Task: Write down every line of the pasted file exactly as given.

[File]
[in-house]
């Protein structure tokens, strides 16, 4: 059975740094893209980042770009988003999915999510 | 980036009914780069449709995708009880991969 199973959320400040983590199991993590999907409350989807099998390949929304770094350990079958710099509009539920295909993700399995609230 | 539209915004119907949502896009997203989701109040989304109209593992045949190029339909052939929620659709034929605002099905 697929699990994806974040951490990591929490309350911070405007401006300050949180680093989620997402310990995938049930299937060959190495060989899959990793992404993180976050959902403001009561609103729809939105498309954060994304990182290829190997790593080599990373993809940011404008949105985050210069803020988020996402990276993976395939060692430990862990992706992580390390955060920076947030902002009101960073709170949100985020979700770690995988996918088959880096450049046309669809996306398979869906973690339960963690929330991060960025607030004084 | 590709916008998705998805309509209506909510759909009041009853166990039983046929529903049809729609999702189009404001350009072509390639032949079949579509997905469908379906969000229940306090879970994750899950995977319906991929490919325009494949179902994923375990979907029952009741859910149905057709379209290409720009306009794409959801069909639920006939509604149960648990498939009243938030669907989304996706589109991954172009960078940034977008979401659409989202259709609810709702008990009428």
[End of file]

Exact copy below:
[in-house]
């Protein structure tokens, strides 16, 4: 059975740094893209980042770009988003999915999510 | 980036009914780069449709995708009880991969 199973959320400040983590199991993590999907409350989807099998390949929304770094350990079958710099509009539920295909993700399995609230 | 539209915004119907949502896009997203989701109040989304109209593992045949190029339909052939929620659709034929605002099905 697929699990994806974040951490990591929490309350911070405007401006300050949180680093989620997402310990995938049930299937060959190495060989899959990793992404993180976050959902403001009561609103729809939105498309954060994304990182290829190997790593080599990373993809940011404008949105985050210069803020988020996402990276993976395939060692430990862990992706992580390390955060920076947030902002009101960073709170949100985020979700770690995988996918088959880096450049046309669809996306398979869906973690339960963690929330991060960025607030004084 | 590709916008998705998805309509209506909510759909009041009853166990039983046929529903049809729609999702189009404001350009072509390639032949079949579509997905469908379906969000229940306090879970994750899950995977319906991929490919325009494949179902994923375990979907029952009741859910149905057709379209290409720009306009794409959801069909639920006939509604149960648990498939009243938030669907989304996706589109991954172009960078940034977008979401659409989202259709609810709702008990009428």